UCLA forward Travis Wear drives against Cal State Northridge's Tre… (Stephen Dunn / Getty Images )
UCLA's basketball team lost two players this week: Tyler Lamb and Joshua Smith.
But dating back to 2008, the Bruins have had at least 11 players leave their program.
Those departures include Chace Stanback (2008), Drew Gordon (2009), Mike Moser (2010), J'mison Morgan (2010), Matt Carlino (2010), Reeves Nelson (2011), Brendan Lane (2012), De'End Parker (2012), Anthony Stover (2012), Lamb and Smith.
UCLA Coach Ben Howland was asked about the exodus of players after the Bruins' 82-56 win against Cal State Northridge on Wednesday, and he basically gave a non-answer, saying he'd answered it before.
Howland did say he was "shocked, surprised" by Smith's departure.
UCLA guard Norman Powell agreed.
"It hurts our team," said Powell, who scored a team-high 17 points in the Bruins' win against the Matadors. "None of us wanted Josh to leave. And to find out he wasn't coming back, it does hurt our team and what we want to do this year. But we've got to move on."
As for the idea of two players leaving within the span of the week, Howland said he was disappointed.
"With Tyler, it was pretty straightforward," Howland said. "He wanted playing time and was worried about that with our current roster. He leaves with no ill will. And then Josh, I was really caught off guard."
Powell said he didn't think that the idea that UCLA has had so many departures of late takes any shine off the program, nor affect how recruits might view it.
"I don't think it really affects anything," Powell said. "The people transferring, they probably have personal decisions. You can’t make your recruitment decision on, 'Oh, people are leaving the program.'
"UCLA is a great program. It has great tradition, great players who have come out of here and went to the NBA and made a name for themselves.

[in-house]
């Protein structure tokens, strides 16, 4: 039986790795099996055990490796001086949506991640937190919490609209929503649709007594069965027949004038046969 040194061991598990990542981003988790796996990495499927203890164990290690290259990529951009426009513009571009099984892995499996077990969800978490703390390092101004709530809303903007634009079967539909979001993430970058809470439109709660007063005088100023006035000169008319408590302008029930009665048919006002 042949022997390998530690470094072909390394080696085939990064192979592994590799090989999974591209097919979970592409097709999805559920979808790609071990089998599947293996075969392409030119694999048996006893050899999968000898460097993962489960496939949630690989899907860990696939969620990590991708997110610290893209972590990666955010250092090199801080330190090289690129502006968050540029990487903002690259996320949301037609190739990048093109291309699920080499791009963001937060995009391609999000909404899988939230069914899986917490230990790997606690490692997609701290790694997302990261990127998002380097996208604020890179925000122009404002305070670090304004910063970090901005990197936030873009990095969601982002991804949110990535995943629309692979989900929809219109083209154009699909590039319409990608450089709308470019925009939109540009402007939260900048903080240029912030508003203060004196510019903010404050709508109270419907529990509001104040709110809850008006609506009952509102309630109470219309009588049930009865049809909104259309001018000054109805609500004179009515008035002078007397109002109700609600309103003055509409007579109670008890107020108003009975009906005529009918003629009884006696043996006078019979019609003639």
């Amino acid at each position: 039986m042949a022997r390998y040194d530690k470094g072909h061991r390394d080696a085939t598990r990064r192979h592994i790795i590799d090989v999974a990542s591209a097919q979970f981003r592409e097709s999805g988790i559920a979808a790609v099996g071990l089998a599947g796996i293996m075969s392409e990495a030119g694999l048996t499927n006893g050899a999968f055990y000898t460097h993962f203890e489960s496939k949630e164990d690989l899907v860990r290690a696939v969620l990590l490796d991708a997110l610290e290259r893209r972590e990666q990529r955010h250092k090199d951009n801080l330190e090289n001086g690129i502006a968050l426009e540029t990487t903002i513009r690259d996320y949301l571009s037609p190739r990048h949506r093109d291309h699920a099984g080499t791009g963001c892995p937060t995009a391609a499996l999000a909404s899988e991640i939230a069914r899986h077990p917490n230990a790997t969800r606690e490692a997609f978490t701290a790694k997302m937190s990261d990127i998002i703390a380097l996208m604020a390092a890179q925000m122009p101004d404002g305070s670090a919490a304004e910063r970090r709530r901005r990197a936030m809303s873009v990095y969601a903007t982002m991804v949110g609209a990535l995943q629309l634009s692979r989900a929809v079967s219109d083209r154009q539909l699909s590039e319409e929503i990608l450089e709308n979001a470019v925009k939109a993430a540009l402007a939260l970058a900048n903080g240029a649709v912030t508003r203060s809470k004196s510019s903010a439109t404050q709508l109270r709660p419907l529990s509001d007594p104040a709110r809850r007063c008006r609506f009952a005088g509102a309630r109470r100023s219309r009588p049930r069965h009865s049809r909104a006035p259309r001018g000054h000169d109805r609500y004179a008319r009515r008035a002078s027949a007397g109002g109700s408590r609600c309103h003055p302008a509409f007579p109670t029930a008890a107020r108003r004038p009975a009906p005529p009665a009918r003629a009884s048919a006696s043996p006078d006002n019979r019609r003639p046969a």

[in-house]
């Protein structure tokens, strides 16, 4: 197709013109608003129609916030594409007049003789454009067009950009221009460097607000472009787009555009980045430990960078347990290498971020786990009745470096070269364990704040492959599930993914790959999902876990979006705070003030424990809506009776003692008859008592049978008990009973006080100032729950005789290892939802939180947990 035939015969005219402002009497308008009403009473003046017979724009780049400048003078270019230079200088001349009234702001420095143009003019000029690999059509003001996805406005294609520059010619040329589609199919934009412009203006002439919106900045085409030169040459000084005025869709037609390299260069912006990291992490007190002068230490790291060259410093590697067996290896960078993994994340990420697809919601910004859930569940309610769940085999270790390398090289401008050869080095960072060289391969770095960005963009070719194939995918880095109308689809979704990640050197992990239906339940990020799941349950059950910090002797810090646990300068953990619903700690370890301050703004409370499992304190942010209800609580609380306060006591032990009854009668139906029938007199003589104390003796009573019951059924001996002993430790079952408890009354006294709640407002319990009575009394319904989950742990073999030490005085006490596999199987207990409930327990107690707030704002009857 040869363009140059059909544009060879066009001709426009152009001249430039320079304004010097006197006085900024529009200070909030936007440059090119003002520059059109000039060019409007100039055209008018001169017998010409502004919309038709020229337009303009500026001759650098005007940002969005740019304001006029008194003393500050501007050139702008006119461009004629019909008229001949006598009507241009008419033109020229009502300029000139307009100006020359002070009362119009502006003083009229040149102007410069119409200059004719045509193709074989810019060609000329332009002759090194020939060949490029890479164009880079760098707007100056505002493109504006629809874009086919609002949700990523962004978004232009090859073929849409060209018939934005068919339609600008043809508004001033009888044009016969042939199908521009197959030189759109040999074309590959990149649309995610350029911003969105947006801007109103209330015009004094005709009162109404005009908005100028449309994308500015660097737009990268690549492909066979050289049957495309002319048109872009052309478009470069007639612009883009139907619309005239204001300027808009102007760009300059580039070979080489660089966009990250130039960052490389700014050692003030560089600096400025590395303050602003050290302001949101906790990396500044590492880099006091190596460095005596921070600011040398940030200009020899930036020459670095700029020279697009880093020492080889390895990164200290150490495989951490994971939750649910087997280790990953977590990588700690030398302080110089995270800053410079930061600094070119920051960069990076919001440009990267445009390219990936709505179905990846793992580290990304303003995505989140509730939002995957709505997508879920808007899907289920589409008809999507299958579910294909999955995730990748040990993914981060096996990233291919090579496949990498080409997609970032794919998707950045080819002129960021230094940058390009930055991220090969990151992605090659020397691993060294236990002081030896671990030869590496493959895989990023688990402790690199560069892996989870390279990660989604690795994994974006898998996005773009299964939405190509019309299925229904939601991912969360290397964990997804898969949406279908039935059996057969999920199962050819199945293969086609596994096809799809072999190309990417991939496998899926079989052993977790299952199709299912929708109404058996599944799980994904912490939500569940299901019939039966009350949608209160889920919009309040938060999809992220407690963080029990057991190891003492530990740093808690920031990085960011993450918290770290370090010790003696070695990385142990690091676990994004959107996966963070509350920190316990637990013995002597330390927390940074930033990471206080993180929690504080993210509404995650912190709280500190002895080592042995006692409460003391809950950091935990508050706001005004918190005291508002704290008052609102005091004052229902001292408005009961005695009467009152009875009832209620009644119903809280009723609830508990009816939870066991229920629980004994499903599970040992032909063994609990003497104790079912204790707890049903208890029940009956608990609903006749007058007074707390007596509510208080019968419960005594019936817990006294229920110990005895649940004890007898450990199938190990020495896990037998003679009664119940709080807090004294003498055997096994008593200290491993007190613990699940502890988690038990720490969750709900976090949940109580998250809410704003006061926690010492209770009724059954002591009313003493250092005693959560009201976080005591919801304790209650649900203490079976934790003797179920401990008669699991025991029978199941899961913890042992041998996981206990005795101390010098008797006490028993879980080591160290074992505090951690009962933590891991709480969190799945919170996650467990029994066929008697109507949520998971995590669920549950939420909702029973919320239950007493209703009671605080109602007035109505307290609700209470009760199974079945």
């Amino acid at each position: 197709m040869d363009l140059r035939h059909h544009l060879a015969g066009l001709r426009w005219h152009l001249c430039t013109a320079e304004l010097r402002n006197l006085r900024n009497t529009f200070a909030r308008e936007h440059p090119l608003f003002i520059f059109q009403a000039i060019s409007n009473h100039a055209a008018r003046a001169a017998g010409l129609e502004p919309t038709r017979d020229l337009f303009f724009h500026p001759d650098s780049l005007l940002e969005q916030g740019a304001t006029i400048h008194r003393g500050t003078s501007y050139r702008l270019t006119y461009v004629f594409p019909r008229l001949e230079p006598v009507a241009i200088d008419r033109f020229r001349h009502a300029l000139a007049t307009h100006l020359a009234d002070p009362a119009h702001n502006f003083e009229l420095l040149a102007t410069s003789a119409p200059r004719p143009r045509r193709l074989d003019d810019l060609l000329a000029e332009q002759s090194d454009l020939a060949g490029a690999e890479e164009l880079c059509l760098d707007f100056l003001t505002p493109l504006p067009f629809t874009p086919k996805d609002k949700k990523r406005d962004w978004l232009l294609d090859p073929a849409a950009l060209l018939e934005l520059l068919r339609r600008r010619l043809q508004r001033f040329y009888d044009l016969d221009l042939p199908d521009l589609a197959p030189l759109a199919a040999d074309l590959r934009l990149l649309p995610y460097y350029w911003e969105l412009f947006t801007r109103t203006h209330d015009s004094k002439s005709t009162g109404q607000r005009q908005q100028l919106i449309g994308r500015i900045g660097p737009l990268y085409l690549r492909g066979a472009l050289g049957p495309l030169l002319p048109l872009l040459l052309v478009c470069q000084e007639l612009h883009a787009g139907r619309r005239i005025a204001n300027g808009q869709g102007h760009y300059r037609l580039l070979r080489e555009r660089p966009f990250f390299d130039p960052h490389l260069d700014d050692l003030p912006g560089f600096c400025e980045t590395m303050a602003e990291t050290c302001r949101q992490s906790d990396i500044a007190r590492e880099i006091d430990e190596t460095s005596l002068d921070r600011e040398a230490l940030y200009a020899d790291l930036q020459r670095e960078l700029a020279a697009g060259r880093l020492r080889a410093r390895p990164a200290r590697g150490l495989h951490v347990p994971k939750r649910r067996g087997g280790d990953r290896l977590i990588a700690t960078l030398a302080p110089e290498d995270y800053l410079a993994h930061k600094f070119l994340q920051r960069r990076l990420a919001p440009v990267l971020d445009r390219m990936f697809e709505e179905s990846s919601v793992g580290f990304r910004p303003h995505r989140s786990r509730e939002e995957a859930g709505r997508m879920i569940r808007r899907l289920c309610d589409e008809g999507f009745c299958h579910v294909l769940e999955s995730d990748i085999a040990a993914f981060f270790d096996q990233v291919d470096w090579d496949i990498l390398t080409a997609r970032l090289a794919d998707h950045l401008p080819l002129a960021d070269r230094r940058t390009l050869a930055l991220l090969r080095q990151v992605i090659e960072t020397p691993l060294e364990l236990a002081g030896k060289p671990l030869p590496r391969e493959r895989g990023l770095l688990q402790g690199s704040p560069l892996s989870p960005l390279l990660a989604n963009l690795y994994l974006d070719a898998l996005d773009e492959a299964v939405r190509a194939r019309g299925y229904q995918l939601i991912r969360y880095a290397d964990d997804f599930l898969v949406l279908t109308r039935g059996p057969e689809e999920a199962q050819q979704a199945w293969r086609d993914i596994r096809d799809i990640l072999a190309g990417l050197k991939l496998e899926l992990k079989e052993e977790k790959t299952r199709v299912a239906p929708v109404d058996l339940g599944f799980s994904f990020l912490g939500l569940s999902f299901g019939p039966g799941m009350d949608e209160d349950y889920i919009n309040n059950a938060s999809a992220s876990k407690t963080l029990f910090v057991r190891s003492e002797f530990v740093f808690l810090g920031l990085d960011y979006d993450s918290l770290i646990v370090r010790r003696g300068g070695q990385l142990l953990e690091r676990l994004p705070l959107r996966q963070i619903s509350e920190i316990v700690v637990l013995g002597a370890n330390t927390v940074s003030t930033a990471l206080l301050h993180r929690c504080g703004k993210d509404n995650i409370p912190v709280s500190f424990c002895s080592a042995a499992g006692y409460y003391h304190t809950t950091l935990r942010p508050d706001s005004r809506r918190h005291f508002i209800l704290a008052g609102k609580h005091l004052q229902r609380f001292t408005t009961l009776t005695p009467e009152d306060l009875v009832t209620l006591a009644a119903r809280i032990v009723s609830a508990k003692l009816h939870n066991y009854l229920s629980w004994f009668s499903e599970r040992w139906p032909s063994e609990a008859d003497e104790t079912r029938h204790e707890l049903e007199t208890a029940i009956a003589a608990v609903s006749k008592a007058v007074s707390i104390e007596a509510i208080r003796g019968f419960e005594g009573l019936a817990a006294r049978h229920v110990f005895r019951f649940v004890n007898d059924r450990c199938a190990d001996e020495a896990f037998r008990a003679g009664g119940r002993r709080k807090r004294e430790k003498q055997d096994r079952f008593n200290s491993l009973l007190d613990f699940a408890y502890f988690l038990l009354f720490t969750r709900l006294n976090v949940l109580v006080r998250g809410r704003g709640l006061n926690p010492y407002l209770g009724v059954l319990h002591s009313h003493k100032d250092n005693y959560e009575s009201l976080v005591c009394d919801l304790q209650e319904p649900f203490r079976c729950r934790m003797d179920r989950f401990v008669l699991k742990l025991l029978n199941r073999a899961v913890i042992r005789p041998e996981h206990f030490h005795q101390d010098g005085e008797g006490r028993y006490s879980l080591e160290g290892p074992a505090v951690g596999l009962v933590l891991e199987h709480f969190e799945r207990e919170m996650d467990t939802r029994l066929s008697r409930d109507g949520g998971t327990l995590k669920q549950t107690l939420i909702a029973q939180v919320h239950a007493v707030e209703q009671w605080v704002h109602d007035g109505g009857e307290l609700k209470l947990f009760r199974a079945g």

"UCLA alone is going to stand for something good about basketball, and that’s going to attract players no matter who's in the program or who's leaving. It doesn't really matter or affect anybody’s recruitment."
Forward Travis Wear said he and his teammates get along fine, that there aren't any chemistry issues.
"We have great team chemistry," he said. "We have a lot of new pieces and stuff, but as a collective unit, we all generally like each other. We hang out all the time off the court. Tyler and Josh, I think they just made personal decisions that they’d be better off going elsewhere."
A Sports Illustrated article last year painted Howland as a coach who had lost control of his team, but talented freshman swingman Shabazz Muhammad said he stands by the Bruins' coach.
"I think Ben is the perfect guy for this team," Muhammad said.
When asked about all the drama surrounding the team of late, Wear said, simply, "It's not fun."
"I’d like to be able to focus on basketball and not have these issues occur," he said. "Especially at the beginning of the season when you're trying to form an identity, it really affects you.
"You’ve got to push through it. Those guys are making decisions that are ultimately helping them in their minds. We’ve just got to keep doing what we’re doing and get wins."